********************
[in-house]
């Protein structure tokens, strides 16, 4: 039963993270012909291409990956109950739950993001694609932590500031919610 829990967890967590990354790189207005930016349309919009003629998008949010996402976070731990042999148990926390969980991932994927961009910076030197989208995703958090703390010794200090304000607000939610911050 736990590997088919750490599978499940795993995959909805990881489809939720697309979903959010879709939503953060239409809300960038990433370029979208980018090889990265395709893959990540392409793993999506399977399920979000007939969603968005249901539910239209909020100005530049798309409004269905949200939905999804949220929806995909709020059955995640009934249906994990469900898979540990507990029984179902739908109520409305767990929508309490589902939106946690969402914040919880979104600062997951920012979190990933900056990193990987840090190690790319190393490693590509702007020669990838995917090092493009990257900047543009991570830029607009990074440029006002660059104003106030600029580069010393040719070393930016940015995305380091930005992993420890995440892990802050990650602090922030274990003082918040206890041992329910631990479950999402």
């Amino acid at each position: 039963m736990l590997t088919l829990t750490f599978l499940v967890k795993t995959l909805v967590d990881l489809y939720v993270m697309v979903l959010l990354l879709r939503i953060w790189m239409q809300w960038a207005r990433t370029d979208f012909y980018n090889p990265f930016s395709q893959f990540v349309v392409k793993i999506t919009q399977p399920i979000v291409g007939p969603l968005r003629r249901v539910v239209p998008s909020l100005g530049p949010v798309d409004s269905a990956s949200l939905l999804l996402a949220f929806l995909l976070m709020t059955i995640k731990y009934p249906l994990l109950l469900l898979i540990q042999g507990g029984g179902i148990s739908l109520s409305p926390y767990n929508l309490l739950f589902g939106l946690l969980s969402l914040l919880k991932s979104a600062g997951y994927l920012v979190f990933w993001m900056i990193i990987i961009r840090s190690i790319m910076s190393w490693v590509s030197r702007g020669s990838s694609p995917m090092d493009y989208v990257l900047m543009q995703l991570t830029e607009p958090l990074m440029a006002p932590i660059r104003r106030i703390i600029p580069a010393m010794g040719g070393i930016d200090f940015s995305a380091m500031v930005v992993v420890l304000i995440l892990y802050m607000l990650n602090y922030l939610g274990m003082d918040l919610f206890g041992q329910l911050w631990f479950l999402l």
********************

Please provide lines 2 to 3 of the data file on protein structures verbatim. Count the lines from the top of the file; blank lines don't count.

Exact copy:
């Protein structure tokens, strides 16, 4: 039963993270012909291409990956109950739950993001694609932590500031919610 829990967890967590990354790189207005930016349309919009003629998008949010996402976070731990042999148990926390969980991932994927961009910076030197989208995703958090703390010794200090304000607000939610911050 736990590997088919750490599978499940795993995959909805990881489809939720697309979903959010879709939503953060239409809300960038990433370029979208980018090889990265395709893959990540392409793993999506399977399920979000007939969603968005249901539910239209909020100005530049798309409004269905949200939905999804949220929806995909709020059955995640009934249906994990469900898979540990507990029984179902739908109520409305767990929508309490589902939106946690969402914040919880979104600062997951920012979190990933900056990193990987840090190690790319190393490693590509702007020669990838995917090092493009990257900047543009991570830029607009990074440029006002660059104003106030600029580069010393040719070393930016940015995305380091930005992993420890995440892990802050990650602090922030274990003082918040206890041992329910631990479950999402």
């Amino acid at each position: 039963m736990l590997t088919l829990t750490f599978l499940v967890k795993t995959l909805v967590d990881l489809y939720v993270m697309v979903l959010l990354l879709r939503i953060w790189m239409q809300w960038a207005r990433t370029d979208f012909y980018n090889p990265f930016s395709q893959f990540v349309v392409k793993i999506t919009q399977p399920i979000v291409g007939p969603l968005r003629r249901v539910v239209p998008s909020l100005g530049p949010v798309d409004s269905a990956s949200l939905l999804l996402a949220f929806l995909l976070m709020t059955i995640k731990y009934p249906l994990l109950l469900l898979i540990q042999g507990g029984g179902i148990s739908l109520s409305p926390y767990n929508l309490l739950f589902g939106l946690l969980s969402l914040l919880k991932s979104a600062g997951y994927l920012v979190f990933w993001m900056i990193i990987i961009r840090s190690i790319m910076s190393w490693v590509s030197r702007g020669s990838s694609p995917m090092d493009y989208v990257l900047m543009q995703l991570t830029e607009p958090l990074m440029a006002p932590i660059r104003r106030i703390i600029p580069a010393m010794g040719g070393i930016d200090f940015s995305a380091m500031v930005v992993v420890l304000i995440l892990y802050m607000l990650n602090y922030l939610g274990m003082d918040l919610f206890g041992q329910l911050w631990f479950l999402l």